Q: How well do you fit the stereotype of the typical author popularized in many popular films and other forms of media?
A: Many of us have seen movies like Stranger than Fiction that depict authors as eccentric loners with a penchant for chain smoking and drinking coffee. The biographies of some of our real life heroes such as Ernest Hemingway support the belief that writers are emotional unkempt alcoholics. I’m relatively certain that I don’t reflect any of the stereotypes. I own a dog, and not a cat. I smoke some, but drink soda like a fiend, instead of coffee. I’m only occasionally emotional, and only drink on non-school-days/non-work days.
Q: You just mentioned admiring Ernest Hemingway. What recent authors to you idolize?
A: I love books of all styles from all genres. In romance, I devour anything by Karen Hawkins and Stephanie Laurens. But I also can’t get enough action/thriller books and as such Brad Thor has become a recent favorite of mine.
Q: You are working on a series based on the ancient Greek Gods. What inspired this line of writing?
A: This started as a simple dream that became a single historical story where a woman accidentally stumbles into a cult ceremony celebrating ritualistic sex (Zeus’s story). As I lay in bed trying to sleep, the story morphed into modern times with multiple characters that eventually became the series.
For me, just about anything may serve as a source of inspiration. A song I heard on the radio may become an entire story, a single word may be the basis of an entire chapter. I once fixated on the word ‘kaleidoscope’ but the actual finished product did not even contain that particular term.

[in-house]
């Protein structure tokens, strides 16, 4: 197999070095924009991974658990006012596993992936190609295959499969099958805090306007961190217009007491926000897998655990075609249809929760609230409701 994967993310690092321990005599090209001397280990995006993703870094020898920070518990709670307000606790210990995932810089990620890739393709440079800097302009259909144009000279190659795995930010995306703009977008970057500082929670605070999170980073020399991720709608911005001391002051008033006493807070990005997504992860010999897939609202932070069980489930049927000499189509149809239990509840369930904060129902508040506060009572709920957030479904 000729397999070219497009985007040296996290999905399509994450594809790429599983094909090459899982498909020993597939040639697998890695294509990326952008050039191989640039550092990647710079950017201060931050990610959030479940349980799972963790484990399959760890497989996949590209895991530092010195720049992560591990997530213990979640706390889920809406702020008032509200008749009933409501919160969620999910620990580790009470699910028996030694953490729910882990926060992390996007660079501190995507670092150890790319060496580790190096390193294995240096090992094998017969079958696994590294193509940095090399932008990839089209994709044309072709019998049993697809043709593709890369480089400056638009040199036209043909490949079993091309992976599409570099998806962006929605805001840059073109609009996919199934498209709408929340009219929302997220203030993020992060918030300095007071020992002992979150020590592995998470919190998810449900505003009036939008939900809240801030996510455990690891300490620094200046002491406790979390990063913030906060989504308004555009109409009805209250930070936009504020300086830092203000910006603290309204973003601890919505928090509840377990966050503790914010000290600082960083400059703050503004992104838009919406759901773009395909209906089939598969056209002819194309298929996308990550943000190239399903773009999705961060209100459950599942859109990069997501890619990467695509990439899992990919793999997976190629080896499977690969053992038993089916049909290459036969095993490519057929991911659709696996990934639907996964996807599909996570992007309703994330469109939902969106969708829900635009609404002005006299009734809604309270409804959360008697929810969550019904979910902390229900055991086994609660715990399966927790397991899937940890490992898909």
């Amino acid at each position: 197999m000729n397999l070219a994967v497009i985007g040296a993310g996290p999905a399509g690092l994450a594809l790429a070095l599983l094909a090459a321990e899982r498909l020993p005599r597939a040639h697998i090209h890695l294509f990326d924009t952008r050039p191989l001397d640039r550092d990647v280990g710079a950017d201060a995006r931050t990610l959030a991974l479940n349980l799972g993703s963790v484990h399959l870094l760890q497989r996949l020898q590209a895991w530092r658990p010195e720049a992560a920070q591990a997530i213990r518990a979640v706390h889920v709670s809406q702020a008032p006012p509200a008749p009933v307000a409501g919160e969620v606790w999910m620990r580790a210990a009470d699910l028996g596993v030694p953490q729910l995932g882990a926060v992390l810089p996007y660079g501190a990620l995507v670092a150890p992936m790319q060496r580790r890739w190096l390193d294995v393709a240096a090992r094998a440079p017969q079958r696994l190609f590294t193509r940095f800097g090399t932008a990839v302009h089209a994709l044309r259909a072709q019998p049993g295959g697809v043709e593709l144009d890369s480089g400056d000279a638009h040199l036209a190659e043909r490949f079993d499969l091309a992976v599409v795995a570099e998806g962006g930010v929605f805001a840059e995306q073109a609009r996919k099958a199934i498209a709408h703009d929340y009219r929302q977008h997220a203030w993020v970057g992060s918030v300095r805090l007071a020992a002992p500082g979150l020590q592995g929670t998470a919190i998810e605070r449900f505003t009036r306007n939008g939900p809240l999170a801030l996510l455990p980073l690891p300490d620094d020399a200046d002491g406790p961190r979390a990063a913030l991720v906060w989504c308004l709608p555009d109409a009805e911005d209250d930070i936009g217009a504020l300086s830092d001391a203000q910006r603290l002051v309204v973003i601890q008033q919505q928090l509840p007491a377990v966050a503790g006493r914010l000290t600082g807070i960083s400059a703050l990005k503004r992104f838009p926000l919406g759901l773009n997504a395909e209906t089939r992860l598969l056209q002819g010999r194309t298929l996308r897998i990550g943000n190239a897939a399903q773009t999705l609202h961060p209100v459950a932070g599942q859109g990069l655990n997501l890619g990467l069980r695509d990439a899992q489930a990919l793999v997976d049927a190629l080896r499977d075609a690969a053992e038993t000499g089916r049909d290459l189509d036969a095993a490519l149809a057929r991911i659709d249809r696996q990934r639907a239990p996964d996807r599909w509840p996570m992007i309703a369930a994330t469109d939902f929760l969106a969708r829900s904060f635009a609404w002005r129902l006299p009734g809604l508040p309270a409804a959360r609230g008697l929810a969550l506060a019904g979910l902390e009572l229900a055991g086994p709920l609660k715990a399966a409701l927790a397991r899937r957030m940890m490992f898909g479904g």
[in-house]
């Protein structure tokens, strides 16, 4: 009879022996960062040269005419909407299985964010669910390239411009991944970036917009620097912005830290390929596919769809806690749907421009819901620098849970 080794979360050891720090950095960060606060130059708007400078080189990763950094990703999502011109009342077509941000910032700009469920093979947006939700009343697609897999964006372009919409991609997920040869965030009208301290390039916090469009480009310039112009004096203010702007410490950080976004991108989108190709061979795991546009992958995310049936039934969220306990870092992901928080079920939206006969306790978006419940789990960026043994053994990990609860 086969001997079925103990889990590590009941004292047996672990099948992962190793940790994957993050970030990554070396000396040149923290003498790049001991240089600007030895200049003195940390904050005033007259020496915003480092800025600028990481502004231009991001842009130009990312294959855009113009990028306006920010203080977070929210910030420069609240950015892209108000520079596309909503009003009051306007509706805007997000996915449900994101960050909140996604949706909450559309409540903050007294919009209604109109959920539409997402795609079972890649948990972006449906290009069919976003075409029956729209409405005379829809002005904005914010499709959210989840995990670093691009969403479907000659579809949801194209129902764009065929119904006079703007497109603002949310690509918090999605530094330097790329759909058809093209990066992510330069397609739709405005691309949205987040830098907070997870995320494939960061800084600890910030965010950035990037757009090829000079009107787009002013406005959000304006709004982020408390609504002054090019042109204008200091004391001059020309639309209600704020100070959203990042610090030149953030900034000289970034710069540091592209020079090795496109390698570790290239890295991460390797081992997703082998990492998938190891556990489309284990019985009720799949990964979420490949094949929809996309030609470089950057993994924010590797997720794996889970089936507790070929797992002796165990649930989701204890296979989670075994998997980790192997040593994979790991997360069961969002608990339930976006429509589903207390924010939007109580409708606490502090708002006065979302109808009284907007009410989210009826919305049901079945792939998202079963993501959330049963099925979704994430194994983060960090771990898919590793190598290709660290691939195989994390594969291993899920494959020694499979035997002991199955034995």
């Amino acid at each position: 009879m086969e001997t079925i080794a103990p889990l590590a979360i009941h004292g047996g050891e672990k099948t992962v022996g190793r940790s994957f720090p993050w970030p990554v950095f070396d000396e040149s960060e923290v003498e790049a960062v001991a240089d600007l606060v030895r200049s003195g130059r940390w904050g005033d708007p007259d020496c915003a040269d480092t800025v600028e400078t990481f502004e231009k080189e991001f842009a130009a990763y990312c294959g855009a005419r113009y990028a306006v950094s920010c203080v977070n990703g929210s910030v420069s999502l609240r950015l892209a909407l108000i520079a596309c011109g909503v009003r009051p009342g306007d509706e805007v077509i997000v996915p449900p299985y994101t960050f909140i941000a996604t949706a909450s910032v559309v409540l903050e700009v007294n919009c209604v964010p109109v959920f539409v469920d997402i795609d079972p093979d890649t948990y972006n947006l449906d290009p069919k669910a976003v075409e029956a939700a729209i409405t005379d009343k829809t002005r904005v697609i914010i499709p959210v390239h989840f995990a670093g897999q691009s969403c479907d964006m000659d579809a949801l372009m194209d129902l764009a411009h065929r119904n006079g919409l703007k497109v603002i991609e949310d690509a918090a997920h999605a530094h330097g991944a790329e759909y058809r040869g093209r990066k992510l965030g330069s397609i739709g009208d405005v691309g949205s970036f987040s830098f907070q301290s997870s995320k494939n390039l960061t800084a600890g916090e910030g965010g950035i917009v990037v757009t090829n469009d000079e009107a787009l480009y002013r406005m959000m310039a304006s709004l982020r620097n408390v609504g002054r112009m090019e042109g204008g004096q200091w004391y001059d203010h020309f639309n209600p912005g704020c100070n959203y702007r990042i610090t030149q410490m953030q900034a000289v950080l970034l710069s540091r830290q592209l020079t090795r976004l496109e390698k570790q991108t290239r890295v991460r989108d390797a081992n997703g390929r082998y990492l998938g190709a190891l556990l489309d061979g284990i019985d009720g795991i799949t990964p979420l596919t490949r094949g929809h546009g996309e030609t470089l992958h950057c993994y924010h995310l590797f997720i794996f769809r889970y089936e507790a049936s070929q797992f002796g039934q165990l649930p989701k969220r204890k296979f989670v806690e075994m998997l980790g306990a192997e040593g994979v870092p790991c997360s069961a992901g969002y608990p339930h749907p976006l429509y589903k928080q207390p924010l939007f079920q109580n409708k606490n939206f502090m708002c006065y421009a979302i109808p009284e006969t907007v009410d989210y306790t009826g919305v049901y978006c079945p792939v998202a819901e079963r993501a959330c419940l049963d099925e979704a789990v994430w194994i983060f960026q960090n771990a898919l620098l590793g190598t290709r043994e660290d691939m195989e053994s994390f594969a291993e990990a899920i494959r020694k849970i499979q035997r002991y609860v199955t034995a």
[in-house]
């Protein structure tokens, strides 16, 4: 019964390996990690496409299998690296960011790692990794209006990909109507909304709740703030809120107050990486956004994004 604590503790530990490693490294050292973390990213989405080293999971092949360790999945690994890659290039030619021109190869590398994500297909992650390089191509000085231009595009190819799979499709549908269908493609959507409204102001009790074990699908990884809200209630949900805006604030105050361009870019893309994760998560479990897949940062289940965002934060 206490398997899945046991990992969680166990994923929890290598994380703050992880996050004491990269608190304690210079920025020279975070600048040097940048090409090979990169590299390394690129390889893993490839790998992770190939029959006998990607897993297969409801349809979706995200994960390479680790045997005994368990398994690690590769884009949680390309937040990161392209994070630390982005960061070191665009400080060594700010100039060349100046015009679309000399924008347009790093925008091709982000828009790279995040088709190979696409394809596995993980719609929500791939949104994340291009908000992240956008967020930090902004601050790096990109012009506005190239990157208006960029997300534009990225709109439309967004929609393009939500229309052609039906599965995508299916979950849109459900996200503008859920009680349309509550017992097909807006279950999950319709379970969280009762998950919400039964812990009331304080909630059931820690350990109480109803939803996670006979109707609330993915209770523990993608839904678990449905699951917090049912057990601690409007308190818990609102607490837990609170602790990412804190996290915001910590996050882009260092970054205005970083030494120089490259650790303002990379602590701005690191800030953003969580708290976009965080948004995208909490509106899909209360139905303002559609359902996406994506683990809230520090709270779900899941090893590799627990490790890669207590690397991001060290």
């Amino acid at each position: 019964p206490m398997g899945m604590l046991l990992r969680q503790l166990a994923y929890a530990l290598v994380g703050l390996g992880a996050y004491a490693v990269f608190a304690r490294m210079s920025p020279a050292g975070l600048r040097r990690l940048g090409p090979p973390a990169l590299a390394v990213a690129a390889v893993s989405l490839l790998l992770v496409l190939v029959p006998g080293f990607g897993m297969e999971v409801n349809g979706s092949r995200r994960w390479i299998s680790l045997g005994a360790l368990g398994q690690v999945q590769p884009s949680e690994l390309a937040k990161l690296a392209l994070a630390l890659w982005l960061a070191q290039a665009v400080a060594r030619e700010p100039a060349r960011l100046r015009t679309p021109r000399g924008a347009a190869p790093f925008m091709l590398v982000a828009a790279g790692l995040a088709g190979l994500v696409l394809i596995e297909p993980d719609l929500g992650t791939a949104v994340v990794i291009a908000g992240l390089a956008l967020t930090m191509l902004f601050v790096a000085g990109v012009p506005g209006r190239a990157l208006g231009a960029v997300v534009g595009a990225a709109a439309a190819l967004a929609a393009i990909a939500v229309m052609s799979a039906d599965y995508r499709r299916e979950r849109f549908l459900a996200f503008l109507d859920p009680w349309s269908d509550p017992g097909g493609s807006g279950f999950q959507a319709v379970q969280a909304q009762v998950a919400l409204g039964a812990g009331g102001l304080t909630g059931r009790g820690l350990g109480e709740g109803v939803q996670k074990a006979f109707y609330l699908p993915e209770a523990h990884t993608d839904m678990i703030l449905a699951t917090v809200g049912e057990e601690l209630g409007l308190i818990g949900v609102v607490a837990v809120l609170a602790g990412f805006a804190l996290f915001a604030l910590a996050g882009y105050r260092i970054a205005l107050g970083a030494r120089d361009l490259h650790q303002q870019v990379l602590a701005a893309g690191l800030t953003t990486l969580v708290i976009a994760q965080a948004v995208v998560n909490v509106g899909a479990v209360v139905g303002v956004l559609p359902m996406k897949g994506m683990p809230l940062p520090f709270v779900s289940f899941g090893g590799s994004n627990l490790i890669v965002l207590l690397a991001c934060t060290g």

Q: You are essentially implying that the dream that started the series may only faintly resemble the story that became final product. Does that occur frequently?
A: Once I set my fingers to the keyboard or even pen to paper, the story has already become firmly fixed in my mind, and does become more static, but when it is still only a temporary occupant of my imagination, the ideas constantly twist, turn, and develop. For this reason, to firmly fix the concepts, I find outlining an important component of my writing.
Q: Where do you write?
A: In short, I write everywhere. I daydream while at the nine-to-five job or while attempting to fall asleep. I carry my legal pads around everywhere to scribble ideas, or sometimes, entire chapters, but generally I eschew the desk in the office and the finished product emerges from my kitchen table, the bar style height of the table keeping my canine friend from becoming overly intrusive.
Q: What deters your ability to write? Do you suffer writer’s block?
A: Writer’s block is not a problem for me. I have the exact opposite problem. I see something minor and mundane and find a story. I was the spacy kid in school that would not answer the teacher’s summons because I was focused on the fly on the windowsill or a cloud in the sky. I myself serve as my biggest distraction.
Q: What helps you maintain focus?
A: Food mostly. Cookies and Cheetos. (Yes my keyboard is tinged with a faint orange hue)
Please enable Cookies to use the site.
When Cookies are enabled, please reload the page